The Impact of introducing the Microsoft Enterprise Mobility + Security in the organization

In my work as an advisor and consultant I see organizations adapting to the emerging IT landscape, where user behavior is changing and security risks are increasing. In the midst of this change, I encounter frustrated IT professionals trying to keep up with everything and not having enough time to do so. I encourage my customers to be on top of changes and make sure they stay on top. That message goes beyond IT pros and extends to business owners and managers who can no longer afford to allow IT to drive changes by itself. To understand the changes, first understand what’s driving the change and second look at how those changes will impact your environment and help drive the business.

Change Agents

There is no single new technology or trend driving the change. Rather it comes from a variety of factors, such as changes in user behavior, adoption of personal devices in the workplace, demand for greater business agility, and compounding security threats from multiple sources. We have to make decisions faster than ever before. To understand the change, it’s important to realize that specific devices like desktop and laptop PCs no longer play a leading role. Rather, change is being driven by external demands from the business ecosystem, including customers, and new business activities.

In the context of this changing landscape, organizations must focus on data first. While attention must still be paid to devices and applications, organizations need to ask themselves important questions, like how is data made available and to whom? How can they track the use of data? And how do they secure it? Think a moment about Uber and Airbnb. What is the one thing they have? That’s right, data.

If data is the key, then the role of IT professionals goes beyond deploying software and assisting users with forgotten passwords. As an IT professional these changes require more in depth knowledge and expertise on identity and data protection.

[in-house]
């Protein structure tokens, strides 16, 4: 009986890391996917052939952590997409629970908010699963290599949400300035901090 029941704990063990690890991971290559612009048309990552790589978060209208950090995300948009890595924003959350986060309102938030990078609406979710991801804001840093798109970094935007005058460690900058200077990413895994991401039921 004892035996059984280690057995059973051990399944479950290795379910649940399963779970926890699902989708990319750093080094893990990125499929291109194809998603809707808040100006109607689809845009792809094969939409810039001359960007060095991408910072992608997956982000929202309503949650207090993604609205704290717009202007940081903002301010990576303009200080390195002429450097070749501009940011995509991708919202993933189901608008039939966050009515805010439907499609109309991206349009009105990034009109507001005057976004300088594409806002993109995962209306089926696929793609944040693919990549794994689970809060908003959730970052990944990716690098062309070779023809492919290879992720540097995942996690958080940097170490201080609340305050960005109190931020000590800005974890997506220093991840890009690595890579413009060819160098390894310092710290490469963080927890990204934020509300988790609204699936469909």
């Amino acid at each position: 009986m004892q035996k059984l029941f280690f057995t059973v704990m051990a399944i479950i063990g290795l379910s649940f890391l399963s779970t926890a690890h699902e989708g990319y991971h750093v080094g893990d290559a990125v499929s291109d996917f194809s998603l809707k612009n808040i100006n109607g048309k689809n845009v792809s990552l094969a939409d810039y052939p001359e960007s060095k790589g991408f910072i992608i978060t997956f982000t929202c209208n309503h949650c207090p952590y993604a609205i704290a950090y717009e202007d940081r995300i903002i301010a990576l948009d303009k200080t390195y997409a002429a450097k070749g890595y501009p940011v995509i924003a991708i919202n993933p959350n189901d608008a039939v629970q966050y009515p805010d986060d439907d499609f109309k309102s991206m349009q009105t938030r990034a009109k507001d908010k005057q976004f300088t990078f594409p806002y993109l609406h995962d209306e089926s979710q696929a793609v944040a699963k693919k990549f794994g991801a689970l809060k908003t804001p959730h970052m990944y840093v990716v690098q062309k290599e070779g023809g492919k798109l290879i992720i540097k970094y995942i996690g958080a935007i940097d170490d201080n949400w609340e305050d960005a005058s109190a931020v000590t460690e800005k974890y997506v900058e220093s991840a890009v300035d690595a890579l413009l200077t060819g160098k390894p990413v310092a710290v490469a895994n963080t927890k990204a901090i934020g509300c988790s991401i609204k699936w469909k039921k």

Let me break down some of the changes and see how they will impact the way your organization works with IT.  

Users: People no longer work solely in the office. Many workers spend a great deal of time on the road, accessing data and services from airports, hotel rooms and client sites. Likewise, telecommuting and telework programs allow employees to work from anywhere, improving productivity and reducing time spent commuting. Many companies don’t even have a dedicated cube for each employee–my local Microsoft office for example provides cubes for 50 percent of the employees. 

Devices: The number and types of devices connecting to corporate networks has exploded over the past decade. The uptick in smartphone, tablet and portable device usage has moved IT departments to support Bring Your Own Device (BYOD) programs, which aim to enable secure access to data, applications and services from personally owned devices. Some organizations are opting for a more restrictive Choose Your Own Device (CYOD) approach, where employees may only connect to corporate networks using devices on an approved list. Alas, many organizations lack a robust device plan. This can have catastrophic consequences, as a lost or stolen device can result in data leakage if controls are not in place.

Applications: Each year, about 20 percent of small businesses fall victim to cybercrime. Over half of those will end up going out of business within six months of an attack, according to a report by the National Cyber Security Alliance. Security gaps and vulnerabilities created by poorly managed or non-updated applications pose a significant risk. And that risk grows when application upgrades are put off because they won’t play well with an old internal CRM system or other software.